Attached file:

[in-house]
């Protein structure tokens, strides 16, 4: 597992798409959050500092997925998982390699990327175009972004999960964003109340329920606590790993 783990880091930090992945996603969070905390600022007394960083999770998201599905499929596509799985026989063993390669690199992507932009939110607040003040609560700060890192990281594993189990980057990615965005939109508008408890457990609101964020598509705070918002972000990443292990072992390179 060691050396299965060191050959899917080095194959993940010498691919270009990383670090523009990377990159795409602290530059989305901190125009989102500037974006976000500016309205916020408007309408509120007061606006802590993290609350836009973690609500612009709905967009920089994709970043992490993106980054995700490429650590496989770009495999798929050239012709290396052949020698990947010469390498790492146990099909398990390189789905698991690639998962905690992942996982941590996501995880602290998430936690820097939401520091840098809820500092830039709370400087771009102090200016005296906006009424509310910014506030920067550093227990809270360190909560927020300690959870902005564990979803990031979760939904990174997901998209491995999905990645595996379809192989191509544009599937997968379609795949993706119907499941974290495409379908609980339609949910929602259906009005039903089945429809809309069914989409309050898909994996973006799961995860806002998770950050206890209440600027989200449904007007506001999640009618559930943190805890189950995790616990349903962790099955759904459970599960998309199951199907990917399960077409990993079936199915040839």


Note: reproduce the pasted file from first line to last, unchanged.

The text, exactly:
[in-house]
């Protein structure tokens, strides 16, 4: 597992798409959050500092997925998982390699990327175009972004999960964003109340329920606590790993 783990880091930090992945996603969070905390600022007394960083999770998201599905499929596509799985026989063993390669690199992507932009939110607040003040609560700060890192990281594993189990980057990615965005939109508008408890457990609101964020598509705070918002972000990443292990072992390179 060691050396299965060191050959899917080095194959993940010498691919270009990383670090523009990377990159795409602290530059989305901190125009989102500037974006976000500016309205916020408007309408509120007061606006802590993290609350836009973690609500612009709905967009920089994709970043992490993106980054995700490429650590496989770009495999798929050239012709290396052949020698990947010469390498790492146990099909398990390189789905698991690639998962905690992942996982941590996501995880602290998430936690820097939401520091840098809820500092830039709370400087771009102090200016005296906006009424509310910014506030920067550093227990809270360190909560927020300690959870902005564990979803990031979760939904990174997901998209491995999905990645595996379809192989191509544009599937997968379609795949993706119907499941974290495409379908609980339609949910929602259906009005039903089945429809809309069914989409309050898909994996973006799961995860806002998770950050206890209440600027989200449904007007506001999640009618559930943190805890189950995790616990349903962790099955759904459970599960998309199951199907990917399960077409990993079936199915040839």